Human Papillomavirus Vaccine

1. How common is cervical cancer?

Cervical cancer is 2nd most common cancer seen in lndian women. As per Globocan 2020 data, every year in lndia, 123,907 new cases are diagnosed and 77,348 women die due to this cancer.43

2. What causes cervical cancer?

Cervical cancer is caused by the Human Papillomavirus (HPV). There are about 100 known types of HPV. These are classified as high risk and low risk. High risk HPV types have been linked to cervical cancer. Low risk HPV types, such as HPV 6 and 11 are not known to cause cancer but are responsible for genital warts.44

3. Will vaccinating as early as 10 years of age protect women from cervical cancer in the future? How long does vaccine protection last?

  • Antibodies are an important co-relate of long-term protection. lt is believed that antibody levels that are
    consistently high over a period of time and are likely to stay high, would provide long term protection against
    cervical cancer45
  • With Cervarix (GSK HPV vaccine), mathematical modelling suggests that these antibodies are likely to persist for
    at least 50 years45
  • Hence, vaccination started at 10 years would confer protection against cervical cancer in thefuture45,46

4. Should we be vaccinating boys/men as well to reduce overall incidence since they act as reservoirs for re-infection?

  • As per WHO Position paper 2017, Gender-neutral vaccination is always less cost-effective than vaccination of girls only47

5. What are availalble scheules for HPV vaccines?

Age at the time of the first injection Immunization and schedule47
9 years to and including 14 years Two doses each of 0.5 ml. The second dose should be given between 5 and 13 months after the first dose
Two doses each of 0.5 ml. The second dose should be given between 5 and 13 months after the first dose Three doses each of 0.5 ml each at 0,1-2,6 months

6. What is the flexibility in vaccination schedule available with Cervarix46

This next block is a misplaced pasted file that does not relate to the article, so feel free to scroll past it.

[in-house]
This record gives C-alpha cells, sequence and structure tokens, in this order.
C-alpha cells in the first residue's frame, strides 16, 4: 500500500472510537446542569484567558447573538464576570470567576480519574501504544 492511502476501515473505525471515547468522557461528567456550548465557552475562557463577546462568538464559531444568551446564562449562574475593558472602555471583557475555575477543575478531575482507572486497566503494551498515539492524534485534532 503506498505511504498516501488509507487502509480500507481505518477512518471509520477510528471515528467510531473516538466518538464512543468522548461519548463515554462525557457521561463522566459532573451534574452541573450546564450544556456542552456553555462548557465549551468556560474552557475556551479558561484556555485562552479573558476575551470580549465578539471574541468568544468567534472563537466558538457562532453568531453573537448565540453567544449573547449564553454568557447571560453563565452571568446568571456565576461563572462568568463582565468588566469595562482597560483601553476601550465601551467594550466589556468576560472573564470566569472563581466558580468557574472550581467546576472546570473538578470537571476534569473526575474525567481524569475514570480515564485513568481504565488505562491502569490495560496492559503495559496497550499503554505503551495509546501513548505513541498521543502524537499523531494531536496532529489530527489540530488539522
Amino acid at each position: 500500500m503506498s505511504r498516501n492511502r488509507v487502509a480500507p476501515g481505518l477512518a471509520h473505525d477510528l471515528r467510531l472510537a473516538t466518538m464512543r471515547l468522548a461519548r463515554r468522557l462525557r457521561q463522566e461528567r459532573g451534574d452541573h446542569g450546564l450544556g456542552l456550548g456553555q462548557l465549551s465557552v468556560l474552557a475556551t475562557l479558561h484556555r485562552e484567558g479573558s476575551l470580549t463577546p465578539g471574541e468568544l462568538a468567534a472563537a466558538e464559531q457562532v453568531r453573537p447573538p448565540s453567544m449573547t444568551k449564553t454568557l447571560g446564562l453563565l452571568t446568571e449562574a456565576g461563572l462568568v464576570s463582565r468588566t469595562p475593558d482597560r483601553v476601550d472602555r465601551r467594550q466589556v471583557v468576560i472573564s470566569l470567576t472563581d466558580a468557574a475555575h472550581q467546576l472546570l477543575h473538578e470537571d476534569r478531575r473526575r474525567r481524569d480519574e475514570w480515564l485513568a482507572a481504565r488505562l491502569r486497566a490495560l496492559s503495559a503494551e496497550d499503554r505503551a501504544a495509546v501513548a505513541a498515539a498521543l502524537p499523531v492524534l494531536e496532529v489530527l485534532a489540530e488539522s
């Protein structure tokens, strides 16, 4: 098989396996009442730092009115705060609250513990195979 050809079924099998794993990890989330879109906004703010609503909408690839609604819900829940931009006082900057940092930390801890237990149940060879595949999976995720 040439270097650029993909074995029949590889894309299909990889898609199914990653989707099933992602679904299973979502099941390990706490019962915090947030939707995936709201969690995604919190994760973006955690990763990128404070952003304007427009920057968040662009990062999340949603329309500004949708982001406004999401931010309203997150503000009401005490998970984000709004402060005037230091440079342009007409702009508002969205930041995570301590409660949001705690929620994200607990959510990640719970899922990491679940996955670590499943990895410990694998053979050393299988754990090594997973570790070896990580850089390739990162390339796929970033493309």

• 2 vaccine dose schedule: lf the second vaccine dose is administered before the 5th month after the first dose, a third dose should always be administered. The 2nd dose should be given between 5 and 13 months after the first dose
  • 3 vaccine dose schedule: lf flexibility In the vaccination schedule is necessary, the second dose can be administered between 1 month and 2.5 months after the first dose and the third dose between 5 and 12 months after the first dose

7. Is screening necessary for sexually active women before vaccination?

  • Screening women prior to vaccination is not a necessary prerequisite. Even if a woman is currently infected with an oncogenic HPV type, she will still stand to benefit from vaccination against new infections with the same or different HPV type(s).48

8. Is Cervarix safe to use in pregnant/lactating women?

  • Specific studies of the vaccine in pregnant women were not conducted. Cervarix is not to be used during pregnancy. Women who are pregnant or trying to become pregnant, are advised to postpone or interrupt vaccination until completion of pregnancy
  • The effect on breast-fed infants of the administration of Cervarix to their mgthers has not been evaluated. Cervarix is not to be used during lactation

9. What is efficacy of Cervarix?46

  • ln large studies where efficacy is measured up to CIN3+; Cervarix has demonstrated 100% efficacy against HPV 16 and 18
  • ln HPV Naive population, Cervarix has demonstrated 93% efficacy irrespective of HPV types
  • lt is more reassuring to know that in Sexually active young women, Cervarix efficacy is 66% irrespective of HPV types60

10. Cervarix safety information33

  • Cervarix safety information33
  • very common: Headache, myalgia, injection site reactions including pain, redness, swelling; fatigue
  • common: Gastrointestinal symptoms including nausea, vomiting, diarrhoea and abdominal pain, itching/pruritus, rash, urticaria, arthralgia, fever (38.C)